Class of 1971: 40th reunion
The Class of 1971’s 40th reunion had the largest attendance of any class this year—30 classmates and 18 guests for dinner on Saturday night at the Quinnipiack Club. As part of the reunion effort, and with the help of David Lippman, we assembled individual updates submitted by over 50 classmates and distributed them in booklet form to all classmates. I refer everyone to that booklet as the most complete resource about our current practice status, accomplishments, reflections, and thoughts about their Yale education.
The class members who attended the reunion are: John Mills, Patrick Minihan, Steve Moffic, Richard Moggio, Jorge Motta, Martin Paris, John Patti, Barry Perlman, Stu Phillips, Michael Piercey, Douglas Schmidt, Jon Stewart, Semeon Tsalbins, Yvonne Vaucher, Bob Vranian, Albert Weihl, and Jerry Woodhead.
Conversing with classmates and reading their profiles provide a rich and diverse portrait. Two-thirds continue to work full time in private practice or academics, while fewer are part-time or on the cusp of retirement, about to join another dozen retirees. Here’s a good idea—keep working, but pay your younger and more eager-to-earn associates to WORK FOR YOU on weekends.
Even in retirement, most volunteer for medical causes, teaching, and surgery, internationally and at home. Several have transitioned to non-practicing positions, in business, industry, and academics. Awards and citations over the years are too numerous to list, but include directorships of departments, inner city clinics, international programs, museum collections; journal editors and authors; director of state radiology advisory board, editor of Radiology; and founders of residency programs. Almost everyone appreciates the Yale system for how it allowed them to direct their education; many having followed careers that started with their thesis research. Family and friends, particularly devoted and tolerant spouses, are more important than ever, and a number of grandchildren are now around for a whole new generation of memories.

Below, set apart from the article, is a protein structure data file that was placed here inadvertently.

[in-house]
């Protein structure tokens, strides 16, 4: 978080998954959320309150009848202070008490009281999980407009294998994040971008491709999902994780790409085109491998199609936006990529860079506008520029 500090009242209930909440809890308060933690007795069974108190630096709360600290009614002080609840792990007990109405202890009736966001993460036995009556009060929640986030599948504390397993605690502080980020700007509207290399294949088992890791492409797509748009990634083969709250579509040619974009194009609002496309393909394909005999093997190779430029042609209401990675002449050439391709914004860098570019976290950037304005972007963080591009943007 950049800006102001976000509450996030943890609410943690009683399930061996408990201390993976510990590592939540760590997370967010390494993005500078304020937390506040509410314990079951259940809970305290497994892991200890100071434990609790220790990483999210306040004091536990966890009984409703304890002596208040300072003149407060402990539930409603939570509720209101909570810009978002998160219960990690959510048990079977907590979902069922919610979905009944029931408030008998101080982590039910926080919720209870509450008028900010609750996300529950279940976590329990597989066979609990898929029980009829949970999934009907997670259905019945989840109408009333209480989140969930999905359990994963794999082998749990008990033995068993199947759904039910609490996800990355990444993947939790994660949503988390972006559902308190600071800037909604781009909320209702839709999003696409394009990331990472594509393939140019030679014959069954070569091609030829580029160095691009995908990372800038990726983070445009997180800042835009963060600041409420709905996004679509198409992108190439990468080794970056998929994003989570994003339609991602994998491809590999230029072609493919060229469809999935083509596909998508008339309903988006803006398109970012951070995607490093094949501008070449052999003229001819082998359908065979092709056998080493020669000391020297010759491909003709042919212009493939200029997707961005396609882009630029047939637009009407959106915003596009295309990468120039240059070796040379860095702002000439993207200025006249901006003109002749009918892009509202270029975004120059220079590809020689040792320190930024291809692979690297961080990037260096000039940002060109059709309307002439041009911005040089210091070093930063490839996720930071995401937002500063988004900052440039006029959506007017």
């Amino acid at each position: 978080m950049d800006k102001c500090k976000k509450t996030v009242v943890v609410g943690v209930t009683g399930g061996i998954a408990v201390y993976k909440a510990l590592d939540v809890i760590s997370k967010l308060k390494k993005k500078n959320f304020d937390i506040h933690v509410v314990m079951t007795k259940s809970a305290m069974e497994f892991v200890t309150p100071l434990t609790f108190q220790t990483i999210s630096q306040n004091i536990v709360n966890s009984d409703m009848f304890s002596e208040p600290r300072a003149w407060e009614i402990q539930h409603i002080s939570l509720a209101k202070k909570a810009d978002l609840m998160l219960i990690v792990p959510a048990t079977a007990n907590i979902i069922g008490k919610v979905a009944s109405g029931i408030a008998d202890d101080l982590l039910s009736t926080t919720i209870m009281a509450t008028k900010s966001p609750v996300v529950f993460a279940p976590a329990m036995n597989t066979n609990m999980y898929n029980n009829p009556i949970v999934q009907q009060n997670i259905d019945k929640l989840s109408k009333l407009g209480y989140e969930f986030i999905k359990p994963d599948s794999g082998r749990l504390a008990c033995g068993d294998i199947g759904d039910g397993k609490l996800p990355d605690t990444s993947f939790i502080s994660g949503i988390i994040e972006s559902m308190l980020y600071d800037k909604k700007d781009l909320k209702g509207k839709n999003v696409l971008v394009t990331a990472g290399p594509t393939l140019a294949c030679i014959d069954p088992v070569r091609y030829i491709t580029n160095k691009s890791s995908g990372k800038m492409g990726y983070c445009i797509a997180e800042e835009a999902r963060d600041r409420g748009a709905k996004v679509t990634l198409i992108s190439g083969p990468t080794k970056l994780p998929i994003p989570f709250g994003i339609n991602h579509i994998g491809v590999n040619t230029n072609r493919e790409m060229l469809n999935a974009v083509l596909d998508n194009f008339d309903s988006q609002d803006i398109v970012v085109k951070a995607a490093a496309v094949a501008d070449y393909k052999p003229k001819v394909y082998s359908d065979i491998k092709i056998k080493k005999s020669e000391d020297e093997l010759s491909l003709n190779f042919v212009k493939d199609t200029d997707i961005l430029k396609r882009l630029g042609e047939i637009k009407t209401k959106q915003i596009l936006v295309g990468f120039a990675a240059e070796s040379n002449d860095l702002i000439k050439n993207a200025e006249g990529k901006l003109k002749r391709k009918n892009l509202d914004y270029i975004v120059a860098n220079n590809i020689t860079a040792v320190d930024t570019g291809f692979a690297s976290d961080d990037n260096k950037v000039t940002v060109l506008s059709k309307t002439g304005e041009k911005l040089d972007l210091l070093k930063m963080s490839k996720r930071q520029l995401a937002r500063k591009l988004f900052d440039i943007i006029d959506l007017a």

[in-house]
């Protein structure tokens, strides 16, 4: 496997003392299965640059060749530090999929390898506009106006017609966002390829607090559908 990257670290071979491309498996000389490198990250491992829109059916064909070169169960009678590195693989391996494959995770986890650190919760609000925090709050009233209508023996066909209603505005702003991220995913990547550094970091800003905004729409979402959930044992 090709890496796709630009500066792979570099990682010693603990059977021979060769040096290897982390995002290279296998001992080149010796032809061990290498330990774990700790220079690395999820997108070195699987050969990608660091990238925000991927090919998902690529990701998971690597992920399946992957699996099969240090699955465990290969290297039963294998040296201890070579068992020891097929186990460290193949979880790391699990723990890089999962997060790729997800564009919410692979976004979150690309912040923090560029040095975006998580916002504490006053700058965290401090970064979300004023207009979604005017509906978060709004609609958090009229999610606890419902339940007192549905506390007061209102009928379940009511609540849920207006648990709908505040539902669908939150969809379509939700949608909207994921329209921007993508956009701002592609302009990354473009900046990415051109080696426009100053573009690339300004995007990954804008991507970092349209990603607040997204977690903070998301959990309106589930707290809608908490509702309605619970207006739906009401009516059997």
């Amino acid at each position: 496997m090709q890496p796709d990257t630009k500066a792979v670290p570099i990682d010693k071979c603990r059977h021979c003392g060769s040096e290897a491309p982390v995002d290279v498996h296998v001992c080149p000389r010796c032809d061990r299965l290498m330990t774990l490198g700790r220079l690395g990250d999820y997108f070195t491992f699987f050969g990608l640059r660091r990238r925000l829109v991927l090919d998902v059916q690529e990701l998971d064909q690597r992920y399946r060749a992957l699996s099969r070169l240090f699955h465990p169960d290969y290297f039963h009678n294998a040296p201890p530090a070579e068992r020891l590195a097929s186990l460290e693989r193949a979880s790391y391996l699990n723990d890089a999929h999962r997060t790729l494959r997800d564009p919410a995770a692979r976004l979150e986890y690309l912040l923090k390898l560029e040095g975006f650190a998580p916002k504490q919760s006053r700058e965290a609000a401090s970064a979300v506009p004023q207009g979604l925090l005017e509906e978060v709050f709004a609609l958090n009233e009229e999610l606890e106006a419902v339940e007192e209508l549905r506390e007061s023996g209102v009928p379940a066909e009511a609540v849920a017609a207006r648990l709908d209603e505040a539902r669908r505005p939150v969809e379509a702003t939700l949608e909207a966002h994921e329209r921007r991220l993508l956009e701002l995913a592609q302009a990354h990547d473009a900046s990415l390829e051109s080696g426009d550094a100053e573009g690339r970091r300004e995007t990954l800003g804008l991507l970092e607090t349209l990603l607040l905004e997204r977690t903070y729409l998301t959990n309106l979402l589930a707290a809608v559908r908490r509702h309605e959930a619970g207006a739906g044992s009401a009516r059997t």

What stands out is what always stood out during our school years—the tremendous diversity of talent and interests that have been carried and honed through the years, whether music, painting, sports, collecting, travel, cooking, community programs, photography, or wine. Thirty classmates came from across town, across the country, and across oceans to pick up the conversations that started anywhere from 40 to 45 years ago, and we look forward to resuming them in 2016.
Other Class Notes
From Other Issues